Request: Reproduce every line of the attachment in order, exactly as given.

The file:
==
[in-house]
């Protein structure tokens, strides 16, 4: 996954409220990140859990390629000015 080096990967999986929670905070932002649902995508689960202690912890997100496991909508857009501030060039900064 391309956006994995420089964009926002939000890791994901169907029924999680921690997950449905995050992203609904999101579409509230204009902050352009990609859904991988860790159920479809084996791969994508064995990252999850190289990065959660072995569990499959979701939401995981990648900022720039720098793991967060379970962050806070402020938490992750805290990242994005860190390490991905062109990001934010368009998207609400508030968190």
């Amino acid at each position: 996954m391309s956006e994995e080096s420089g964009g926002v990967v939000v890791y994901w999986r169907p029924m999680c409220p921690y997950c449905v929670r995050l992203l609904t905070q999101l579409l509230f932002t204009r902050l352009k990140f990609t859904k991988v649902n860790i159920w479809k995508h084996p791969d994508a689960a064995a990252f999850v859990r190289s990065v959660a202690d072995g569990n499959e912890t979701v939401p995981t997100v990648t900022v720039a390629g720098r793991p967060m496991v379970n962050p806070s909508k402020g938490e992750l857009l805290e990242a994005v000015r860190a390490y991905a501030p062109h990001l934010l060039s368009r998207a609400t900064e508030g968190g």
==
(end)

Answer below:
[in-house]
């Protein structure tokens, strides 16, 4: 996954409220990140859990390629000015 080096990967999986929670905070932002649902995508689960202690912890997100496991909508857009501030060039900064 391309956006994995420089964009926002939000890791994901169907029924999680921690997950449905995050992203609904999101579409509230204009902050352009990609859904991988860790159920479809084996791969994508064995990252999850190289990065959660072995569990499959979701939401995981990648900022720039720098793991967060379970962050806070402020938490992750805290990242994005860190390490991905062109990001934010368009998207609400508030968190």
């Amino acid at each position: 996954m391309s956006e994995e080096s420089g964009g926002v990967v939000v890791y994901w999986r169907p029924m999680c409220p921690y997950c449905v929670r995050l992203l609904t905070q999101l579409l509230f932002t204009r902050l352009k990140f990609t859904k991988v649902n860790i159920w479809k995508h084996p791969d994508a689960a064995a990252f999850v859990r190289s990065v959660a202690d072995g569990n499959e912890t979701v939401p995981t997100v990648t900022v720039a390629g720098r793991p967060m496991v379970n962050p806070s909508k402020g938490e992750l857009l805290e990242a994005v000015r860190a390490y991905a501030p062109h990001l934010l060039s368009r998207a609400t900064e508030g968190g």